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Forever Diamonds

A powerful company, a catchy slogan, and how they forever changed the way we value diamonds.
By Barry B. Kaplan

A 1955 De Beers magazine
advertisement. Observe the
"A Diamond is Forever" slogan
at the bottom left of the image.

The slogan that would become
the most resilient in history
would be created in the
office of N.W. Ayer in 1947.

A necessary luxury

Ayer's marketing plan included public relations, advertising, product placement in films and on television, radio programs publicizing diamond trends, portraits of betrothed socialites, stories and photographs of celebrities for inclusion in magazines and newspapers - all targeted at a specific goal - the idea that diamonds were eternal, forever linked with romance, emotionally valued, and a necessary luxury.

One strategically successful and aesthetically creative magazine campaign - The Great Artists - featured the paintings of Picasso, Derain, Dali and Dufy, accompanied with poetic copy and prominently featuring four diamonds ranging from a half to three carats. The idea was to associate diamonds with the sophisticated subtext of art. These advertisements appeared in Fortune, Vogue, Time, The New Yorker and other publications, circulated mainly to middle and upper class readers.

Ayer engaged jewelers to give talks, lectures, classes and informal meetings to thousands of young women. Ayer also arranged for movie stars to appear at social events adorned with diamonds. The agency used its influence to modify film scripts and movie titles to feature diamonds more prominently. One example is the 1941 film, Skylark, which has the female character shopping for diamonds.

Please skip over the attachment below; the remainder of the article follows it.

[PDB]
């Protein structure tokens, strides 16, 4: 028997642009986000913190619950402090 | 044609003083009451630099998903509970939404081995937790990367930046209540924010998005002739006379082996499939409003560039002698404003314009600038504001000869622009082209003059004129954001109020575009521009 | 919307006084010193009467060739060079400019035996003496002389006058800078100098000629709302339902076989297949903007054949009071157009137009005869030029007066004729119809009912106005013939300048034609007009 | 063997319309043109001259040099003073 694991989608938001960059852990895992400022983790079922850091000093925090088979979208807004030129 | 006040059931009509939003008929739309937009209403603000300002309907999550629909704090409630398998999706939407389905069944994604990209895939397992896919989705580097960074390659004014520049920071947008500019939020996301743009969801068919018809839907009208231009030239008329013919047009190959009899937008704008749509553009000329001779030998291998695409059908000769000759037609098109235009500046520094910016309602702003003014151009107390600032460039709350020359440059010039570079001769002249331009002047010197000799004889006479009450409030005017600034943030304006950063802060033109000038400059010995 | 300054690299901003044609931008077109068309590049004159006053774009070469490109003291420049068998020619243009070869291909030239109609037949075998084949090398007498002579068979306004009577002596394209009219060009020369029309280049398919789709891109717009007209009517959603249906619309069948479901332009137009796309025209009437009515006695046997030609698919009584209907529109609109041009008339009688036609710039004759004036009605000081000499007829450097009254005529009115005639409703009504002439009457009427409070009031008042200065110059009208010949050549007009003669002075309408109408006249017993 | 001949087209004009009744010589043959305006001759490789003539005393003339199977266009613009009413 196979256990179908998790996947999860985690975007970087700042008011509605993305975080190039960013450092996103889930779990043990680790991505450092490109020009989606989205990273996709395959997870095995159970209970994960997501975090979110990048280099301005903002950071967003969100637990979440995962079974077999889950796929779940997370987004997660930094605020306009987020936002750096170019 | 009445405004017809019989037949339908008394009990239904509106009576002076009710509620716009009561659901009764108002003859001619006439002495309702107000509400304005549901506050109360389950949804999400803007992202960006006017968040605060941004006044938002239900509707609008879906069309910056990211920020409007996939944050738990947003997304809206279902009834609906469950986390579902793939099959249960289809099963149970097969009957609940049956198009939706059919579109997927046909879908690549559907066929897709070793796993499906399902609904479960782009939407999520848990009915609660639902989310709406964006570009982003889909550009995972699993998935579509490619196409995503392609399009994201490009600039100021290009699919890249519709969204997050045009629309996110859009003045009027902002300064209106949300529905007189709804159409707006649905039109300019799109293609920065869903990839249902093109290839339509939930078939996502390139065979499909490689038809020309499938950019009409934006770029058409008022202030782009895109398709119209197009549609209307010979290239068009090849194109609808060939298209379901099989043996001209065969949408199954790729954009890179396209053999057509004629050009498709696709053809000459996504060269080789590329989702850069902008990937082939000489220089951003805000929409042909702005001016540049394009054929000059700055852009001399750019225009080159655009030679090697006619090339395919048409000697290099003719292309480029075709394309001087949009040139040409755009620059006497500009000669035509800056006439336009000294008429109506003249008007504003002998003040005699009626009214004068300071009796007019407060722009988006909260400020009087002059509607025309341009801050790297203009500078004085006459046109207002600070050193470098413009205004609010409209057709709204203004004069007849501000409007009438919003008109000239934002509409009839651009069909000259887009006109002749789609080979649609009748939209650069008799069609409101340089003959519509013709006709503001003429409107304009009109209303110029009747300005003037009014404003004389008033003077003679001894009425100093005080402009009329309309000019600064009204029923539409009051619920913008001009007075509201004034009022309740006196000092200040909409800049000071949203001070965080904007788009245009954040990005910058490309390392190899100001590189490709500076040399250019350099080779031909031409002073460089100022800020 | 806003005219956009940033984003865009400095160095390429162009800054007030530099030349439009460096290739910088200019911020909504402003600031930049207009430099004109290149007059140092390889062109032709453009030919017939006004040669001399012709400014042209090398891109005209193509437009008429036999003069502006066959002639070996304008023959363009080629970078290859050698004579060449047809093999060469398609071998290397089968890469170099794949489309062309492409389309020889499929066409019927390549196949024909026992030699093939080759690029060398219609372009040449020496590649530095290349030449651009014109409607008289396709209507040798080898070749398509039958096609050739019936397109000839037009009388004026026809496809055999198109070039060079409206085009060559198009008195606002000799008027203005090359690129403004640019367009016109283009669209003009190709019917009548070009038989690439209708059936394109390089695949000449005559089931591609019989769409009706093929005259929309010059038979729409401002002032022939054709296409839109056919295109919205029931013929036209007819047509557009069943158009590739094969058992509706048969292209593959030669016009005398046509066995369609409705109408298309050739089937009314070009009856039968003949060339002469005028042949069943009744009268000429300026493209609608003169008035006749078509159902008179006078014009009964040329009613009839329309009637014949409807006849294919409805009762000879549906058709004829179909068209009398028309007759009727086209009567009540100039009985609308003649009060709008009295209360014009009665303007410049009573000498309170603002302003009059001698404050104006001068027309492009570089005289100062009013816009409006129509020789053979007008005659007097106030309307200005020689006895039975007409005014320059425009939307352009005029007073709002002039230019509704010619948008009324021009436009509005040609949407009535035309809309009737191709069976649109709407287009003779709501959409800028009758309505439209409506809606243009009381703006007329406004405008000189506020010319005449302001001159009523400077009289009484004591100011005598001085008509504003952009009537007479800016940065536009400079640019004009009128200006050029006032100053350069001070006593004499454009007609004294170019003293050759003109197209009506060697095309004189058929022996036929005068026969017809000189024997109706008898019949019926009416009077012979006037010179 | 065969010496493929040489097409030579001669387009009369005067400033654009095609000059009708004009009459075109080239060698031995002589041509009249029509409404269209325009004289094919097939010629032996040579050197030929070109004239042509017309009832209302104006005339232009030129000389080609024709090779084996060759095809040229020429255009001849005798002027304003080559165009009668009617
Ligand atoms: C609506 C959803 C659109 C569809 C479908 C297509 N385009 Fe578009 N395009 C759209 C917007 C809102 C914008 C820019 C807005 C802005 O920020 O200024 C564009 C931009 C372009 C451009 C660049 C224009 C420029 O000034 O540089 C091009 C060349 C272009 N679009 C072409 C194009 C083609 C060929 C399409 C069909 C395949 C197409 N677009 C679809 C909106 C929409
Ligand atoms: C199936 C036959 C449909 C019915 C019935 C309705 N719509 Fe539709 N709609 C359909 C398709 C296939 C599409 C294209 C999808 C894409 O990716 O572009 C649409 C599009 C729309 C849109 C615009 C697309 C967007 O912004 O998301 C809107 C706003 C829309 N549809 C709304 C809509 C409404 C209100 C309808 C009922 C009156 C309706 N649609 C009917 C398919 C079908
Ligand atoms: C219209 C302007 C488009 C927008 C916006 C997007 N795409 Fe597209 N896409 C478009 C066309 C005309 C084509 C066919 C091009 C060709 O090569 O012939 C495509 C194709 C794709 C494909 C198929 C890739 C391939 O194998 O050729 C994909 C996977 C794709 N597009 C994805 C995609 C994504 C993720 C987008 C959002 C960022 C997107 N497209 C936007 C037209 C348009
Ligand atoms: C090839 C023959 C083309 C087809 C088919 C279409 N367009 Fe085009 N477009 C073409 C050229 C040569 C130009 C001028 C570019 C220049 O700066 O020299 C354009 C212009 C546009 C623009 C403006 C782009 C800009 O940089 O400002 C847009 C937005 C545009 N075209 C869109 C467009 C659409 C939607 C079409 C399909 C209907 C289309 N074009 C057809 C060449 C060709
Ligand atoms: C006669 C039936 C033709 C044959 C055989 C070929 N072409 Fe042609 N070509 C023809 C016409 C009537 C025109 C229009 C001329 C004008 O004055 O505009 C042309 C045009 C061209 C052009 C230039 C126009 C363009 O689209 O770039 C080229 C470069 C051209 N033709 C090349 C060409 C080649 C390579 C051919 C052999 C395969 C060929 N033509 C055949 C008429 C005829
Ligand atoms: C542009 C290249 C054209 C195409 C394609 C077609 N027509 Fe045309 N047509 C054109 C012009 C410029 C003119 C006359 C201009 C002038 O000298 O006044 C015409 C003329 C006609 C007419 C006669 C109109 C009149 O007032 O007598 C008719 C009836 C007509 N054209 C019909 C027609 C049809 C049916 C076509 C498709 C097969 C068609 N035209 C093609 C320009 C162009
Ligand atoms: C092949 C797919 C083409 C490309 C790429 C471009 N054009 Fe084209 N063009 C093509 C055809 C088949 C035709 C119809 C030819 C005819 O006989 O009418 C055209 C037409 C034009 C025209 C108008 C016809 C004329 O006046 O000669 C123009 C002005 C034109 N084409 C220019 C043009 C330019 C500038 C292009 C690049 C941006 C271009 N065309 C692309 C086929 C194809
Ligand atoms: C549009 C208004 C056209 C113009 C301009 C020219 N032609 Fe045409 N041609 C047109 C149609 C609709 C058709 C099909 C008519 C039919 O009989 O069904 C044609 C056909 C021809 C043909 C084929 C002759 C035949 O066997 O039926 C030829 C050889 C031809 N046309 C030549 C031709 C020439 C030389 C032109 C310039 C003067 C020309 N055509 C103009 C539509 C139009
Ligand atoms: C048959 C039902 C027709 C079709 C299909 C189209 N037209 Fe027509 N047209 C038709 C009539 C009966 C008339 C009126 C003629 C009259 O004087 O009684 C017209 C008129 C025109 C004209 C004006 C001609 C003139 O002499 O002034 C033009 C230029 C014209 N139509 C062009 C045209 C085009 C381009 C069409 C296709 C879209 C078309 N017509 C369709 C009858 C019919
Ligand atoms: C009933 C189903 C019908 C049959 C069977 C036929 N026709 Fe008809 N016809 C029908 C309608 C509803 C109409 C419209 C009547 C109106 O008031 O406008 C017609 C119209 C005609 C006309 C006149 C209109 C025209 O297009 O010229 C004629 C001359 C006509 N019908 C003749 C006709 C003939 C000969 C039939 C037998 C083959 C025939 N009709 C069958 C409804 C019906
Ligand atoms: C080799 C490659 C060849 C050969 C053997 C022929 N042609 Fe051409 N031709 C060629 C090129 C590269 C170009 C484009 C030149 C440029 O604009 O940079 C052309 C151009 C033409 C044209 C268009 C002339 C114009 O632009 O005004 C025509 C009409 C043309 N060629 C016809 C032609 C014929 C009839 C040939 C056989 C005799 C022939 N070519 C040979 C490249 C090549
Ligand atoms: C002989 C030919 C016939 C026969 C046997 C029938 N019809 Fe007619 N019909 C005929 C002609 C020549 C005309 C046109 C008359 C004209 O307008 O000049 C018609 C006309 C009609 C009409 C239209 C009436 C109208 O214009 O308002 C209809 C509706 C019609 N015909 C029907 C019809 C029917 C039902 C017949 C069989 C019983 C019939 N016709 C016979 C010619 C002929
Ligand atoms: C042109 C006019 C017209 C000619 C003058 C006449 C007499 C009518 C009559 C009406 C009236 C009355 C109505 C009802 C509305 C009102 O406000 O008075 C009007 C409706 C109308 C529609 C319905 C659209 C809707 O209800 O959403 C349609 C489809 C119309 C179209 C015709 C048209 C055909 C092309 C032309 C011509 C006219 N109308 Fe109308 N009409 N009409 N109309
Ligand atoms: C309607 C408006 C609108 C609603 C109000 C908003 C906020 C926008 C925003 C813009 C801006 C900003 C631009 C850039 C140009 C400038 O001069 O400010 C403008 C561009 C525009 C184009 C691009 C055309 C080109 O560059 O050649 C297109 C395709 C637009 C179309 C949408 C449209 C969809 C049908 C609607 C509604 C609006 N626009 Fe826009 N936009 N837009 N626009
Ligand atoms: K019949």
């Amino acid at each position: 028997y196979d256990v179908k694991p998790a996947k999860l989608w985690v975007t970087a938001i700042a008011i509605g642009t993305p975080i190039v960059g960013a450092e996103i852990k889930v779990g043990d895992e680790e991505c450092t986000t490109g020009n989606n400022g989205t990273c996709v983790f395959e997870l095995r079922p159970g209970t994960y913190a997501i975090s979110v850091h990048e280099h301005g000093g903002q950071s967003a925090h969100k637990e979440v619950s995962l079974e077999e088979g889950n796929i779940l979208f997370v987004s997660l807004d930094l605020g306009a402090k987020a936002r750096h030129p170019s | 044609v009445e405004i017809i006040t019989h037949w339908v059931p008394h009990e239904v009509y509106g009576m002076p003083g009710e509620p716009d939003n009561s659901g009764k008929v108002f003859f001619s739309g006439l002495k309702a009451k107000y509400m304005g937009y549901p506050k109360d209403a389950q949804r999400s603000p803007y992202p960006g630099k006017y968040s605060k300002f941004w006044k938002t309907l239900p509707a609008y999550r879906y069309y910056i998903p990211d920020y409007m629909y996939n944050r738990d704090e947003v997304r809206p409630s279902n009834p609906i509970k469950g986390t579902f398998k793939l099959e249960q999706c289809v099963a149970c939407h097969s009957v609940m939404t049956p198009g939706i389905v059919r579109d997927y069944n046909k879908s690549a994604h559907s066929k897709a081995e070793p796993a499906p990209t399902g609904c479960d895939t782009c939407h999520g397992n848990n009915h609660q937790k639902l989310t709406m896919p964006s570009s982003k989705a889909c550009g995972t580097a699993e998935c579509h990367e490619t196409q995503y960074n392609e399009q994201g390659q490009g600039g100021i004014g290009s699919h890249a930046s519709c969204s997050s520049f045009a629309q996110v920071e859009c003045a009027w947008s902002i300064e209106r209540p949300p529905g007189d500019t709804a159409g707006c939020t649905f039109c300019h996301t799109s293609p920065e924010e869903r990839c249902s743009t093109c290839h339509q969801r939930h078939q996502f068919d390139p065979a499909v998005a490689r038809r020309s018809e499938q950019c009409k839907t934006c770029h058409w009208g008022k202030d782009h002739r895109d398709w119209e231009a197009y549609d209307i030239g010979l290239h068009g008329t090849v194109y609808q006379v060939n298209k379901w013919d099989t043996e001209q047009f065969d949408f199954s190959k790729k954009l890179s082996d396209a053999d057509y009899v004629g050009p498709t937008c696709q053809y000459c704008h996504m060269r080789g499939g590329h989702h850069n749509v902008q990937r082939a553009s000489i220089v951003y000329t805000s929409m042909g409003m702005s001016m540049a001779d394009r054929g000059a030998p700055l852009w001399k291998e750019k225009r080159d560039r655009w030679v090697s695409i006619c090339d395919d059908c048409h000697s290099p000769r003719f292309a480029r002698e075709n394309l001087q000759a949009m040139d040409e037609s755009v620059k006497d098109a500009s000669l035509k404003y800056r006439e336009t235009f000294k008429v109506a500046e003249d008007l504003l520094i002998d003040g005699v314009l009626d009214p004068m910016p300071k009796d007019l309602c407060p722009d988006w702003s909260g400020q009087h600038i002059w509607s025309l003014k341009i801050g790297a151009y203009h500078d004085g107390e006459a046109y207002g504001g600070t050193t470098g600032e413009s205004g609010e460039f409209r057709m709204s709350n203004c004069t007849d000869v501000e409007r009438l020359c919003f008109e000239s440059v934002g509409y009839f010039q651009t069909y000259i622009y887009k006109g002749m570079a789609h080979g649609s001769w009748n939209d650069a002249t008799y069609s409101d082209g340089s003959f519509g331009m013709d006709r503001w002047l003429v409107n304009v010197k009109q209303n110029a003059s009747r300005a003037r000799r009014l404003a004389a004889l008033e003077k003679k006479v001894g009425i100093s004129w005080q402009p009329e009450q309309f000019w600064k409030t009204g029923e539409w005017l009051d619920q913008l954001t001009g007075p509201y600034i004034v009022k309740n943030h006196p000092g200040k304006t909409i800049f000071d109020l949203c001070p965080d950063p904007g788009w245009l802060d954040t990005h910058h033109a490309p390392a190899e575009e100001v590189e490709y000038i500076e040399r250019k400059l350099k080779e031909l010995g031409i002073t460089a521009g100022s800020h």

By 1941, the downward trend in retail sales had been reversed and in just three years, sales of diamonds in the United States had risen 55%. Ayer's success inspired the agency to pursue a new goal - to reinforce the "psychological necessity" of diamonds. An estimated 70 million people over the age of fifteen would be targeted with future marketing campaigns.

A Diamond Is Forever

The slogan that would become the most resilient in history would be created in the office of N.W. Ayer in 1947. After a confounding series of unsuccessful attempts to produce a slogan for a new De Beers advertising campaign, Frances Gerety, a copywriter at the advertising agency, prayed for some divine assistance. Before heading home, she scrawled "a diamond is forever" on the bottom of a picture of two honeymooning lovers. It may have had humble beginnings, but according to Advertising Age, it is the most recognized slogan of the 20th century, and some ninety percent of all Americans know it. In less than a year, "A Diamond is Forever" became the official slogan of De Beers.

Hollywood's association with the alluring gem would continue into the fifties with "Gentlemen Prefer Blondes", a box offices sensation starring screen icons Marilyn Monroe and Jane Russell and featuring the sensuous song "Diamonds are a girl's best friend". Monroe's feminine sensuality helped secure the appeal of diamonds for women. By the end of the 1950s, N.W. Ayer was pleased to announce to De Beers that its twenty-year marketing campaign had successfully influenced the American public to consider a diamond engagement ring a necessity to the engagement ritual.
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